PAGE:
Your Instrumental Corner

Different Shapes of Acoustic Guitars

Can you imagine the world without acoustic guitars? I, personally, cannot, since they are such an integral part of any kind of music. They have been around for quite a while now and have changed a lot since the development of their first representatives. With this changes came the versatility, nowadays you can purchase all sorts of bodies, sizes and shapes. This article will discuss different types of acoustic guitars that vary according the sound they produce (For specific model reviews click here). Knowing what is what is crucially important, since it determines which one will be best suitable for your music and playing techniques. Let’s dig deep and find out what the world of acoustic guitars has stored for us.

Classical Guitar

Classical guitar is a sort of an acoustic guitar. It is often referred as Spanish guitar, concert guitar or nylon-string guitar. The latter is due to the nature of this instrument: typically, it is used with nylon strings and is designed for such kind of utilization. It has twelve frats and is played in a sitting position, which is represented in all the cuts and curves. Classical guitars can be used with any musical style and genre. They are very useful for finger picking and can be employed for strumming as well.


Dreadnought is the most ubiquitous out of all the shapes. What defines this type of guitar is its square, straight shoulders and the body that does not have deep curves. It was first developed by C.F. Martin in 1916. Dreadnought is huge in size and produces louder, more defined sound compared to others. This shape is particularly suitable for Bluegrass and Country players, however, it can be used in any way imaginable. Dreadnought requires more aggressive approach due to its bulky design. It needs to be strummed harder because of the massive soundboard. Dreadnought is the chosen one for many guitarists since it emphasizes bass frequencies, lets the mids shine and offers tremendous highs.


Parlor guitars catching on more and more these days. They have unique sound properties that make them stand out in the crowd. Due to smaller body and more compact design, Parlor guitars are very popular among those musicians, who are always on the road. This type of guitar is good for fingerpicking and will be a lifesaver for solo artists. However, with the right skills, Parlor guitars will shine even with the band.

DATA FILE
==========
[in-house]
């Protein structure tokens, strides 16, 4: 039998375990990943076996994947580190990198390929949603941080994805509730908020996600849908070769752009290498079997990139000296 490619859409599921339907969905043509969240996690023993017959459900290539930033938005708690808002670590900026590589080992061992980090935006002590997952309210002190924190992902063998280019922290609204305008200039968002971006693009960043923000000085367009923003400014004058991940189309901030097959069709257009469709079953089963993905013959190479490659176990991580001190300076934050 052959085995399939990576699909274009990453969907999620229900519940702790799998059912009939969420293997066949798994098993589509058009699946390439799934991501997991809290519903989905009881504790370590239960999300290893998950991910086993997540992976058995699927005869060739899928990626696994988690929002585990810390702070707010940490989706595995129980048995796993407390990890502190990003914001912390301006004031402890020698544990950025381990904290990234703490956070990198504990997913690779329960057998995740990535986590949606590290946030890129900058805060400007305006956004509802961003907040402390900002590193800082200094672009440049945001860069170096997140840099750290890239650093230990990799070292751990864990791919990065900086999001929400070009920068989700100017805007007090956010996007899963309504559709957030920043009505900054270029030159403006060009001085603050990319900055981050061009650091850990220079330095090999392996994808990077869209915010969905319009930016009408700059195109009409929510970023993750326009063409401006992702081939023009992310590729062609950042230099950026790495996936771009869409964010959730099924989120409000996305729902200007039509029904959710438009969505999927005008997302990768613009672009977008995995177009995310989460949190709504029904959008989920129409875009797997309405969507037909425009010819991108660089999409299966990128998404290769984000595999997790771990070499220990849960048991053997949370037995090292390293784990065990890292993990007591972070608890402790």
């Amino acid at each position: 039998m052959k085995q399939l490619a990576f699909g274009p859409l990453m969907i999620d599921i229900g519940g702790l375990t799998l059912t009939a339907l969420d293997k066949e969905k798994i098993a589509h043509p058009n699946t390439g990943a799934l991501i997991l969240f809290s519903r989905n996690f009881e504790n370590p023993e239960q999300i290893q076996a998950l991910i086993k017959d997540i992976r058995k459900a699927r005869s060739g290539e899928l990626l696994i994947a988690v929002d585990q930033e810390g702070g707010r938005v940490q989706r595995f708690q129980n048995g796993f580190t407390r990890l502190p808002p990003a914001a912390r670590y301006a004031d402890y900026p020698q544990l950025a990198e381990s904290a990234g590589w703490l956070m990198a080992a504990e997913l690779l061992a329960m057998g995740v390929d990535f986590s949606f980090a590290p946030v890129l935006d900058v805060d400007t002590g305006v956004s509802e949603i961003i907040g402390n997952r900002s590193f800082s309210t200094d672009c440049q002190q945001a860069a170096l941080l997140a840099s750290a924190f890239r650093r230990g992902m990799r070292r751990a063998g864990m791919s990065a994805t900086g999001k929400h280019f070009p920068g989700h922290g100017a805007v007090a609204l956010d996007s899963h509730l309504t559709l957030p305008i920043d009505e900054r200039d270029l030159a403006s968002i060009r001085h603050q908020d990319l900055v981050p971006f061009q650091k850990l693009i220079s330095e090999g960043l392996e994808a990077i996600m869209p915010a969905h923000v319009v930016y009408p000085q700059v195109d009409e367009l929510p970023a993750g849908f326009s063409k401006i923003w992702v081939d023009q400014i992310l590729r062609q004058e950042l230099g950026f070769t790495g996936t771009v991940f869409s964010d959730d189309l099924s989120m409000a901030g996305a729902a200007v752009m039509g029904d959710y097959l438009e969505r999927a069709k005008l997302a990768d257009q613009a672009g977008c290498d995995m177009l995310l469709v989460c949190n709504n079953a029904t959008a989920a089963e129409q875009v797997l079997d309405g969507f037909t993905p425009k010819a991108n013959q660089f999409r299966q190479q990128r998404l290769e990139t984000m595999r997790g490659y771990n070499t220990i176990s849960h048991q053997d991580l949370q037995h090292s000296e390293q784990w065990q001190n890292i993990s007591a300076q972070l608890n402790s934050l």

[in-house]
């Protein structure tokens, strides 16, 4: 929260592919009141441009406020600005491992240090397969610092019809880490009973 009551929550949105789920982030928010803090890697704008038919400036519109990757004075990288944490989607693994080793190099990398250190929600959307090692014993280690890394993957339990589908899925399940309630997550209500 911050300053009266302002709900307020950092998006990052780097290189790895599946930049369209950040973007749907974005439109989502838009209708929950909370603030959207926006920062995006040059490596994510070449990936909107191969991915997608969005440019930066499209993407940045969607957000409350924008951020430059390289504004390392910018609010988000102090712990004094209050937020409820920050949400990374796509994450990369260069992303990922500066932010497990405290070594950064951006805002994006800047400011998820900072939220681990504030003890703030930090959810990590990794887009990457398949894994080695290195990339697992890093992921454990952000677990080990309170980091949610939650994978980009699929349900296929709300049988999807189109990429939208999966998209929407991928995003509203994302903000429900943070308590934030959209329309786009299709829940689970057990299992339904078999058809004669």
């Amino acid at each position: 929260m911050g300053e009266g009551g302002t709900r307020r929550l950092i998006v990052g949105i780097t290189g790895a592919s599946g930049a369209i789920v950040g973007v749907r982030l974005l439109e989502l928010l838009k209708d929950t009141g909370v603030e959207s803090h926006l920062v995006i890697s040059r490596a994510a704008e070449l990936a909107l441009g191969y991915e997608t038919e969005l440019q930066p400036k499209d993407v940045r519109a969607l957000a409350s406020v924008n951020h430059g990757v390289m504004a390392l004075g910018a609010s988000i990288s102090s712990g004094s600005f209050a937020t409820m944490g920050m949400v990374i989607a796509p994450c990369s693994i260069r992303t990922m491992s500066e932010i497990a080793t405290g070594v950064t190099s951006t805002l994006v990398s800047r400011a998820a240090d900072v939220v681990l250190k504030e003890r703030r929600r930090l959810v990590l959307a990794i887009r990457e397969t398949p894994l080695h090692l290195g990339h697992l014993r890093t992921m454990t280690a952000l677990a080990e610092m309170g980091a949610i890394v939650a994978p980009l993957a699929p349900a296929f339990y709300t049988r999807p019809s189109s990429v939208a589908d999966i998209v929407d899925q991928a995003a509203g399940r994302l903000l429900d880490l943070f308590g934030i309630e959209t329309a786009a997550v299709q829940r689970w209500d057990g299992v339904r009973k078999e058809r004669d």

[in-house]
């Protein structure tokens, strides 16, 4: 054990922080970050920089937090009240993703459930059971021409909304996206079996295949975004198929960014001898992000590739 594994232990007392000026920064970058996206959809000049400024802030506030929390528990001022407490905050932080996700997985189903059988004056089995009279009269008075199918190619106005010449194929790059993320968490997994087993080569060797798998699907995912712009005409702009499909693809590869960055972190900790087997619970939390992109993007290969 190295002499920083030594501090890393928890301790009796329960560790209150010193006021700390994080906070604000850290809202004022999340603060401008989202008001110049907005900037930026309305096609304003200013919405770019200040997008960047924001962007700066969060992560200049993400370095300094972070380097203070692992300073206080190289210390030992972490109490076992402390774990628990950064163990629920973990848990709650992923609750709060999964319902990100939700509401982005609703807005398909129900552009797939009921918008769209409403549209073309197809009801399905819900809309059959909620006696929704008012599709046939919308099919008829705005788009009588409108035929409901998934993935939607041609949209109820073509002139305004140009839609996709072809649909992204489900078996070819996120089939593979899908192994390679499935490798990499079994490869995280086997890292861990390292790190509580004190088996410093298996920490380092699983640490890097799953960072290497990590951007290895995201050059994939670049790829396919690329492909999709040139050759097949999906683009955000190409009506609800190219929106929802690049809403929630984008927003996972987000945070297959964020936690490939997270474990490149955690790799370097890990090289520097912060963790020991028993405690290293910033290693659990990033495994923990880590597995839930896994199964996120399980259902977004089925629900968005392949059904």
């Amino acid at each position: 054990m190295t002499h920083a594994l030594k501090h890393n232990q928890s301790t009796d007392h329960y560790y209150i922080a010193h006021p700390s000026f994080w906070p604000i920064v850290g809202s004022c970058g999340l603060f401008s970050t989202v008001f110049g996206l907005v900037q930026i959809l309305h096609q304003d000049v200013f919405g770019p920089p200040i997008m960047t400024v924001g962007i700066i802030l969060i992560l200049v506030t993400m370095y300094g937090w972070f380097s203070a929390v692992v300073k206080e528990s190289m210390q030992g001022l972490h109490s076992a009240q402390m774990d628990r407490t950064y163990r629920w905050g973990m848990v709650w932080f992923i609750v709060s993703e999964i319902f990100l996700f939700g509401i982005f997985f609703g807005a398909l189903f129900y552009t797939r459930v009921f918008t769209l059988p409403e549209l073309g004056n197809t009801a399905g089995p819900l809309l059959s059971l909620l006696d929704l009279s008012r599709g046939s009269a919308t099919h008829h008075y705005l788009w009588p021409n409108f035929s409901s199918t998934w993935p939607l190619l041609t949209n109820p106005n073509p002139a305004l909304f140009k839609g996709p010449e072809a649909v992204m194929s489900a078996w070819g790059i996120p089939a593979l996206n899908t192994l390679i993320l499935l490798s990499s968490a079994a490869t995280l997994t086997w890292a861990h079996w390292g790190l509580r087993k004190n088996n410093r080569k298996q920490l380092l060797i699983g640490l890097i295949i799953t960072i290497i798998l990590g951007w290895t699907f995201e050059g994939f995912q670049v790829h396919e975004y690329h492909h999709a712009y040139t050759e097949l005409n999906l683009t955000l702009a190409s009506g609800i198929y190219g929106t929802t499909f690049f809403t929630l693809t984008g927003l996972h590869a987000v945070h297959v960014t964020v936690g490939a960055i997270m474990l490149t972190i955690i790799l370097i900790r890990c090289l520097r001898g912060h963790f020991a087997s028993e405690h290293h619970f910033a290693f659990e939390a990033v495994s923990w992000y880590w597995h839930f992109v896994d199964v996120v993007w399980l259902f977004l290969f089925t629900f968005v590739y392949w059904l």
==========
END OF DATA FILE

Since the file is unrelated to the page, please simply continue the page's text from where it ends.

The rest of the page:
At first glance, this bad boy might seem identical to Dreadnought, but the truth is they are far cry from each other. Auditorium has square shoulders Auditoriumjust like the aforementioned fella, but it has deeper curves that accentuate its hourglass shape. This shape of acoustic guitars offers high volume along with perfectly balanced sound. Unlike Dreadnought, that must be strummed hard as hell, Auditorium can be played lightly with the same results. If you want to grasp fully what I am talking about, just listen to Eric Clapton or hold this baby and check it out yourself!


Jumbo was developed in 1937 by Gibson. This shape of the guitar is particularly useful for those who like playing in the sitting positions. It has rounder shoulders than Dreadnought and deeper curves that will hug your laps. What makes Jumbo so special is its volume. It is among the loudest guitars, has the largest sound cavity among all the shapes and will make your ears bleed (in a good way). Jumbo is great for both strumming and fingerpicking and produces sound with defined bass, as well as deep bottom end. If you are looking for something that will smash your windows, you should definitely check this one out.

Steel Guitar

Steel guitar is a Hawaiian acoustic guitar developed by Joseph Kekuku sometime between 19th and 20th centuries. In my book, it has the strangest shape among the acoustic guitars we have mentioned.  Steel guitars are typically played horizontally by plucking the strings with one hand and changing the pitch with the other (using a slide or a metal bar). If you are adventurous and are looking for something unique and different, you should get your hands on this shape.

This article covers some of the acoustic guitar shapes existing on the market. There are a lot more, but I tried to discuss the ones that are the most common. These shapes have an impact on the overall sound and will change the way you perceive your performance. Contemplate on your playing style, the message you want to deliver and the goal you want to achieve. Pick out your preferred shape after. I would recommend trying out all of them, because who knows which one will speak to you the most (it might even be the one you would not think about)! Good luck on your journey to the world of acoustic heaven!

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